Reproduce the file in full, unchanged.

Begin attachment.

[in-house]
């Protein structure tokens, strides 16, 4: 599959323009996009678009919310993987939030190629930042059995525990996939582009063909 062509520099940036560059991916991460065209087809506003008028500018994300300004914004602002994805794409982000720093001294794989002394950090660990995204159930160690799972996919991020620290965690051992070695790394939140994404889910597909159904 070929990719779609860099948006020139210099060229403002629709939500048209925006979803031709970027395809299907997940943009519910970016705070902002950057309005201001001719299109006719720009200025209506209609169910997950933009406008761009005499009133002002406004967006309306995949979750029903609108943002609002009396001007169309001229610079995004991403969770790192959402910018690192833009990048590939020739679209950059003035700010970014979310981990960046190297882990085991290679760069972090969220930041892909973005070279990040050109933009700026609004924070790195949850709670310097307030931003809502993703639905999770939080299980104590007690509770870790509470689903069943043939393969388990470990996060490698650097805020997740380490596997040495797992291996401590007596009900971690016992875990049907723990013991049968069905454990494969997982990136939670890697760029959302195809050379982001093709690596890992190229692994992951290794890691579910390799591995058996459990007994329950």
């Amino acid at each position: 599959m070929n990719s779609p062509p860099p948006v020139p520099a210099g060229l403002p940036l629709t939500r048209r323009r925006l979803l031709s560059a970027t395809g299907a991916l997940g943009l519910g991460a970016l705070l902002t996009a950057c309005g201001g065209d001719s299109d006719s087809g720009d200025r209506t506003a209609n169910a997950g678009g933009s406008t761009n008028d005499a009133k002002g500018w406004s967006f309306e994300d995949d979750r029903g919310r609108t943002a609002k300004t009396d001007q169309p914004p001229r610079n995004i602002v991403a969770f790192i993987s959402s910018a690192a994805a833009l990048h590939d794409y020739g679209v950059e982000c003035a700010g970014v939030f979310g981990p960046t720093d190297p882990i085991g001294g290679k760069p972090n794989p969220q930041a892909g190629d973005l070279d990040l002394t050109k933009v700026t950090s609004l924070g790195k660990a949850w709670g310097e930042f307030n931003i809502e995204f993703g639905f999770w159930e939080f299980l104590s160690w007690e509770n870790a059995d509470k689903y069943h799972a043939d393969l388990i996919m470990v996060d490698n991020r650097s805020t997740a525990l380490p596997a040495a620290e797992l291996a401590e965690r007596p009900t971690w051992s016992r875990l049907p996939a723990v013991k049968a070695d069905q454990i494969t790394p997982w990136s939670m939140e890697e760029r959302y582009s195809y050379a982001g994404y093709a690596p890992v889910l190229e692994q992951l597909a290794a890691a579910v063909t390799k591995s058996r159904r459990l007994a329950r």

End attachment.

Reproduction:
[in-house]
């Protein structure tokens, strides 16, 4: 599959323009996009678009919310993987939030190629930042059995525990996939582009063909 062509520099940036560059991916991460065209087809506003008028500018994300300004914004602002994805794409982000720093001294794989002394950090660990995204159930160690799972996919991020620290965690051992070695790394939140994404889910597909159904 070929990719779609860099948006020139210099060229403002629709939500048209925006979803031709970027395809299907997940943009519910970016705070902002950057309005201001001719299109006719720009200025209506209609169910997950933009406008761009005499009133002002406004967006309306995949979750029903609108943002609002009396001007169309001229610079995004991403969770790192959402910018690192833009990048590939020739679209950059003035700010970014979310981990960046190297882990085991290679760069972090969220930041892909973005070279990040050109933009700026609004924070790195949850709670310097307030931003809502993703639905999770939080299980104590007690509770870790509470689903069943043939393969388990470990996060490698650097805020997740380490596997040495797992291996401590007596009900971690016992875990049907723990013991049968069905454990494969997982990136939670890697760029959302195809050379982001093709690596890992190229692994992951290794890691579910390799591995058996459990007994329950």
């Amino acid at each position: 599959m070929n990719s779609p062509p860099p948006v020139p520099a210099g060229l403002p940036l629709t939500r048209r323009r925006l979803l031709s560059a970027t395809g299907a991916l997940g943009l519910g991460a970016l705070l902002t996009a950057c309005g201001g065209d001719s299109d006719s087809g720009d200025r209506t506003a209609n169910a997950g678009g933009s406008t761009n008028d005499a009133k002002g500018w406004s967006f309306e994300d995949d979750r029903g919310r609108t943002a609002k300004t009396d001007q169309p914004p001229r610079n995004i602002v991403a969770f790192i993987s959402s910018a690192a994805a833009l990048h590939d794409y020739g679209v950059e982000c003035a700010g970014v939030f979310g981990p960046t720093d190297p882990i085991g001294g290679k760069p972090n794989p969220q930041a892909g190629d973005l070279d990040l002394t050109k933009v700026t950090s609004l924070g790195k660990a949850w709670g310097e930042f307030n931003i809502e995204f993703g639905f999770w159930e939080f299980l104590s160690w007690e509770n870790a059995d509470k689903y069943h799972a043939d393969l388990i996919m470990v996060d490698n991020r650097s805020t997740a525990l380490p596997a040495a620290e797992l291996a401590e965690r007596p009900t971690w051992s016992r875990l049907p996939a723990v013991k049968a070695d069905q454990i494969t790394p997982w990136s939670m939140e890697e760029r959302y582009s195809y050379a982001g994404y093709a690596p890992v889910l190229e692994q992951l597909a290794a890691a579910v063909t390799k591995s058996r159904r459990l007994a329950r």